The COVID-19 inflation episode: Lessons from emerging markets


The COVID-19 inflation episode: Lessons from emerging markets



No Easy Victory

Michael E. O’Hanlon and Philip H. Gordon
Philip H. Gordon Former Brookings Expert, Mary and David Boies Senior Fellow in U.S. Foreign Policy - Council on Foreign Relations

April 12, 2003

In “‘Cakewalk’ Revisited” [op-ed, April 10], Ken Adelman gives himself a pat on the back for having predicted in a February 2002 Post op-ed that defeating Iraq would be a cakewalk, and he accuses us of having written a “fear-mongering” article about the challenges that might be involved in doing so.

Everyone’s definition of “cakewalk” is different, and if Adelman’s is stretched to include a campaign in which we so far have deployed 300,000 troops, spent $70 billion, lost more than 130 servicemen and women, suffered hundreds of wounded, and killed many thousands of Iraqis, that is his right. But his trivialization of the costs of war becomes pure chutzpah when he gloats about the success of the military strategy that he and many of his intellectual allies had opposed for years.

Adelman’s prediction was made in response to our December 2001 op-ed in which we challenged arguments by such war proponents as Pentagon advisers Richard Perle and James Woolsey that Iraq could be liberated and stabilized without a major commitment of U.S. ground troops [see “A Tougher Target“]. Bush administration officials, including Deputy Defense Secretary Paul Wolfowitz and Undersecretary of Defense Douglas Feith, had made a similar case before they took office. We argued that to be sure of success both during the war and after, we would need at least 100,000 to 200,000 troops—an idea that Adelman mocked as overkill. His alternative? U.S. air power and “arming the Kurds in the north, Shiites in the south, and [Saddam’s] many opponents everywhere.”

Let us be serious about what has been happening in Iraq: A massive invasion force has been winning an ugly fight. The Powell doctrine of overwhelming force has not been repudiated. With Saddam Hussein’s irregulars bold enough to engage in serious firefights, harass coalition flanks and intimidate the Iraqi population into subservience, one can only imagine what would have happened if the United States had limited its military contribution to a small number of troops. With looting in Iraq rampant today, one can only imagine how much harder it would be to restore stability—a mission that we must urgently pursue—absent a major outside force.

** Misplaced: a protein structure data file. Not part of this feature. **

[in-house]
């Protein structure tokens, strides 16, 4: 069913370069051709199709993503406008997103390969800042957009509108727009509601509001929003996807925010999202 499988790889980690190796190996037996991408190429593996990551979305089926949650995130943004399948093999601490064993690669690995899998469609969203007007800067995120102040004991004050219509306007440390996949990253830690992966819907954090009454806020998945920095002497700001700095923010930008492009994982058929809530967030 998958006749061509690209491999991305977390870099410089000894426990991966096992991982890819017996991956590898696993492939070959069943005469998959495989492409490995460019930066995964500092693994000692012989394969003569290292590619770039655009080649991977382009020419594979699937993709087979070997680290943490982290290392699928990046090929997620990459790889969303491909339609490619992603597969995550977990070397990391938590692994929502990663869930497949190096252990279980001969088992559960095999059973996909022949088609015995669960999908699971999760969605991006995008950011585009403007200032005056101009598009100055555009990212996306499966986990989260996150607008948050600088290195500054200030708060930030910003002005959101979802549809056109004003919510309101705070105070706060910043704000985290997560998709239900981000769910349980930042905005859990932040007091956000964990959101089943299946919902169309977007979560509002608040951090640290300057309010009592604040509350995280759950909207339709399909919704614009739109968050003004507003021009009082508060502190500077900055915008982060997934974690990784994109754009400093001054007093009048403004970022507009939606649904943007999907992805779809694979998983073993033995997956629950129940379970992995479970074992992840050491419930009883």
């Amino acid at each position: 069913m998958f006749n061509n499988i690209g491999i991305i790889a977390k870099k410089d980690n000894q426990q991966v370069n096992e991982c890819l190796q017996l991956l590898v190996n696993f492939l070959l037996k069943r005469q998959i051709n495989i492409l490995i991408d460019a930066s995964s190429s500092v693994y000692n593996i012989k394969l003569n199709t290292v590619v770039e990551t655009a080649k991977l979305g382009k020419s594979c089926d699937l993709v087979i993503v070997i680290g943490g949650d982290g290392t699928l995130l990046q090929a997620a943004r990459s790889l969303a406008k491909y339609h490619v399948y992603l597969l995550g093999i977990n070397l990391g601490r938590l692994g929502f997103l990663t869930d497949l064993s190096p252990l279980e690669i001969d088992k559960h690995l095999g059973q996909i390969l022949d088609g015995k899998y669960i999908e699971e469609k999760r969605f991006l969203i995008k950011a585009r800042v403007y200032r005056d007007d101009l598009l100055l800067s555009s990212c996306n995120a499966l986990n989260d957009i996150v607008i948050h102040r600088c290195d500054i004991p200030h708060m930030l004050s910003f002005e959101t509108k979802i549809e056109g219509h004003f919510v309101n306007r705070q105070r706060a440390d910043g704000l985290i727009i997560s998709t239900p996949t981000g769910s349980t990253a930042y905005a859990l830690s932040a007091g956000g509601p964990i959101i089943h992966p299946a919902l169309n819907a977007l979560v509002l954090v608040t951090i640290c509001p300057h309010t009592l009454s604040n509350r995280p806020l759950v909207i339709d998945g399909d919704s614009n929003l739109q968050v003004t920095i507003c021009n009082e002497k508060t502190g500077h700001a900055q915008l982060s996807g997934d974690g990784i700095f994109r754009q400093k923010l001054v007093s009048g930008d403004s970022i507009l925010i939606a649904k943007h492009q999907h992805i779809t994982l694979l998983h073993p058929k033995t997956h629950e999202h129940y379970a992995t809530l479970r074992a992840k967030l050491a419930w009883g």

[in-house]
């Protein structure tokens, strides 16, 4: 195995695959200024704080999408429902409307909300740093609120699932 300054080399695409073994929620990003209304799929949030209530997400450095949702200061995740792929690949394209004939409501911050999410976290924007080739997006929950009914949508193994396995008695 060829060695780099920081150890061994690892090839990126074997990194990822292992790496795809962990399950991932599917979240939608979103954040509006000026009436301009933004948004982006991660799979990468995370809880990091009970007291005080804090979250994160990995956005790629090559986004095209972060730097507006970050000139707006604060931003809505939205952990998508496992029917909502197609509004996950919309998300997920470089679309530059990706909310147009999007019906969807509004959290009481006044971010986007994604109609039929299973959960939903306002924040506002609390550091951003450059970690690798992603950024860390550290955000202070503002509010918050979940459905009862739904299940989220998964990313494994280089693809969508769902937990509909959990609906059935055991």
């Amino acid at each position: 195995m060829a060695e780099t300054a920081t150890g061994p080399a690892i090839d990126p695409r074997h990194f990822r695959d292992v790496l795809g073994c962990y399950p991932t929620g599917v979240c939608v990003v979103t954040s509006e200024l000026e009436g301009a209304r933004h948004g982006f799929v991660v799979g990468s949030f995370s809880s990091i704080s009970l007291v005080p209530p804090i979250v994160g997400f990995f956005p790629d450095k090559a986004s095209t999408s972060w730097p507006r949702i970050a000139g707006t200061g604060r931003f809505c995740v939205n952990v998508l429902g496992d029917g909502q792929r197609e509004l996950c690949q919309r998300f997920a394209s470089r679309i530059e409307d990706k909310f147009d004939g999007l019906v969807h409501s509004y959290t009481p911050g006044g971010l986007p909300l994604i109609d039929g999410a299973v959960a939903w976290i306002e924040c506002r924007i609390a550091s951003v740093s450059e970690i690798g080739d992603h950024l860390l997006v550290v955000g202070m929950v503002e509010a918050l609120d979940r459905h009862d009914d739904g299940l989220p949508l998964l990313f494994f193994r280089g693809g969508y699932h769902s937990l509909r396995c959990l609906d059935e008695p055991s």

Adelman and company did get some predictions right—thanks mostly to Defense Secretary Donald Rumsfeld’s decision to ignore their advice by sending in a decisive ground force. American casualties were not high. No Scud missiles have been fired at Israel. Only a few oil wells have been set afire. Hussein has not used chemical or biological weapons. Turkey has not intervened in the north, and Iran has not intervened in the east. We admit to having been skeptical that Baghdad would fall before at least some of these things happened—and are delighted to have been proven wrong.

We also acknowledge that this war may prove to be a major strategic success. Indeed, the two of us publicly endorsed using the threat of force to make disarmament work, supported the war effort once diplomacy failed and defended the basic Pentagon strategy in the war’s early days, when many were criticizing it. Iraq is being liberated and demilitarized to the benefit of its own people, the Mideast and the world at large. But it is a misreading of what has been happening to suggest that changing the regime in Baghdad was an easy task, and it would be equally misguided to assume that stabilizing Iraq in the coming months and years will be any easier.

These are not just debating points. Those who claimed that a small force could overthrow Hussein also assumed that significant numbers of U.S. troops would not be necessary to stabilize Iraq once he was gone. We can all hope they prove right. But it would be folly to assume that stabilizing Iraq will be a cakewalk until the situation begins to settle and until we can find—or build—a security force capable of maintaining order. About 100,000 to 200,000 troops may be needed to police the country, find and destroy weapons of mass destruction, prevent remnants of Hussein’s loyalists from regrouping, maintain a northern presence to deter conflict among Kurds, Arabs and Turks, and train a new Iraqi military.

That means it is time to start forming a plan for post-Hussein Iraq that our allies will support, because we will need their boots on the ground. The best idea would be to turn the military stabilization mission over to NATO and persuade even France and Germany to contribute troops. This administration’s initial instincts to assume Iraqi postwar stability and treat the country as a U.S. protectorate are as flawed as the cakewalk crowd’s prewar arguments about how easy it would be to remove Saddam Hussein.